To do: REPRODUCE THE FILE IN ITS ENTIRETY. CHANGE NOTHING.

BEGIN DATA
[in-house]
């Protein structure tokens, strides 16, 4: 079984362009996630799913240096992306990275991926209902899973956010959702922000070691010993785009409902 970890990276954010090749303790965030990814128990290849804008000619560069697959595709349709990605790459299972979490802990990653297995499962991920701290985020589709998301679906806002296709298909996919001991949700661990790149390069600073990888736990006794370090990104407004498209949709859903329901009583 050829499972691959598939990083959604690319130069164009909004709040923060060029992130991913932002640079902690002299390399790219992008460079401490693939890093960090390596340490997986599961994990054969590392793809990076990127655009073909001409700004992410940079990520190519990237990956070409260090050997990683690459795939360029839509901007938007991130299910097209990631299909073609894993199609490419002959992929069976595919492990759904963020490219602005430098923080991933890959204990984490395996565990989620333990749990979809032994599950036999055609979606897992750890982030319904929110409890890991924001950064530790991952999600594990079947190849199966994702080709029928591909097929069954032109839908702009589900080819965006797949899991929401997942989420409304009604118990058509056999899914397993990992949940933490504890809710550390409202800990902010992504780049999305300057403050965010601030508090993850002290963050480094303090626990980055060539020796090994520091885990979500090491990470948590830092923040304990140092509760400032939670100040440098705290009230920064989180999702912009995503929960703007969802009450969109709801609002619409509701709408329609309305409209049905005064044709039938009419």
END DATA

[in-house]
């Protein structure tokens, strides 16, 4: 079984362009996630799913240096992306990275991926209902899973956010959702922000070691010993785009409902 970890990276954010090749303790965030990814128990290849804008000619560069697959595709349709990605790459299972979490802990990653297995499962991920701290985020589709998301679906806002296709298909996919001991949700661990790149390069600073990888736990006794370090990104407004498209949709859903329901009583 050829499972691959598939990083959604690319130069164009909004709040923060060029992130991913932002640079902690002299390399790219992008460079401490693939890093960090390596340490997986599961994990054969590392793809990076990127655009073909001409700004992410940079990520190519990237990956070409260090050997990683690459795939360029839509901007938007991130299910097209990631299909073609894993199609490419002959992929069976595919492990759904963020490219602005430098923080991933890959204990984490395996565990989620333990749990979809032994599950036999055609979606897992750890982030319904929110409890890991924001950064530790991952999600594990079947190849199966994702080709029928591909097929069954032109839908702009589900080819965006797949899991929401997942989420409304009604118990058509056999899914397993990992949940933490504890809710550390409202800990902010992504780049999305300057403050965010601030508090993850002290963050480094303090626990980055060539020796090994520091885990979500090491990470948590830092923040304990140092509760400032939670100040440098705290009230920064989180999702912009995503929960703007969802009450969109709801609002619409509701709408329609309305409209049905005064044709039938009419």